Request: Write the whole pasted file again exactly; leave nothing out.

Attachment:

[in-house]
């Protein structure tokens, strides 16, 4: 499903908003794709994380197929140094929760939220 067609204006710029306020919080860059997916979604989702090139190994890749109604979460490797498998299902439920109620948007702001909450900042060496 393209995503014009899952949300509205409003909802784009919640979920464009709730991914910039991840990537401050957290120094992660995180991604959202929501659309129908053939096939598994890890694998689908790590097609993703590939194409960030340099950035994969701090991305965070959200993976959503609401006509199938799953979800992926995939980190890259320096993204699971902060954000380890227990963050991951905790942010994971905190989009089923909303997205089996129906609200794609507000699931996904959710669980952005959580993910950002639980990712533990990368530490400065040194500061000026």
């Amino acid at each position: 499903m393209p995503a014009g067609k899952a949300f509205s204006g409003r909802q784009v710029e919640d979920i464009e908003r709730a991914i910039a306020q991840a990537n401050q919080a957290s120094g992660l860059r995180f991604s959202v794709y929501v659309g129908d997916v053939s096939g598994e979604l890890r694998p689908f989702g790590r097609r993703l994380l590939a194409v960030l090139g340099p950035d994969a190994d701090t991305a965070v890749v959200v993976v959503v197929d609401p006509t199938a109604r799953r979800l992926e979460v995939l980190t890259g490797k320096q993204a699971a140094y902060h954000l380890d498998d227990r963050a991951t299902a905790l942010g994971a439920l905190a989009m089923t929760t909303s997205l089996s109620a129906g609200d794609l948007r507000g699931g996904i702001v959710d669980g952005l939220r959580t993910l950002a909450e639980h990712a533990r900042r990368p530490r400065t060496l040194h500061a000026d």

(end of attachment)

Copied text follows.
[in-house]
């Protein structure tokens, strides 16, 4: 499903908003794709994380197929140094929760939220 067609204006710029306020919080860059997916979604989702090139190994890749109604979460490797498998299902439920109620948007702001909450900042060496 393209995503014009899952949300509205409003909802784009919640979920464009709730991914910039991840990537401050957290120094992660995180991604959202929501659309129908053939096939598994890890694998689908790590097609993703590939194409960030340099950035994969701090991305965070959200993976959503609401006509199938799953979800992926995939980190890259320096993204699971902060954000380890227990963050991951905790942010994971905190989009089923909303997205089996129906609200794609507000699931996904959710669980952005959580993910950002639980990712533990990368530490400065040194500061000026």
């Amino acid at each position: 499903m393209p995503a014009g067609k899952a949300f509205s204006g409003r909802q784009v710029e919640d979920i464009e908003r709730a991914i910039a306020q991840a990537n401050q919080a957290s120094g992660l860059r995180f991604s959202v794709y929501v659309g129908d997916v053939s096939g598994e979604l890890r694998p689908f989702g790590r097609r993703l994380l590939a194409v960030l090139g340099p950035d994969a190994d701090t991305a965070v890749v959200v993976v959503v197929d609401p006509t199938a109604r799953r979800l992926e979460v995939l980190t890259g490797k320096q993204a699971a140094y902060h954000l380890d498998d227990r963050a991951t299902a905790l942010g994971a439920l905190a989009m089923t929760t909303s997205l089996s109620a129906g609200d794609l948007r507000g699931g996904i702001v959710d669980g952005l939220r959580t993910l950002a909450e639980h990712a533990r900042r990368p530490r400065t060496l040194h500061a000026d």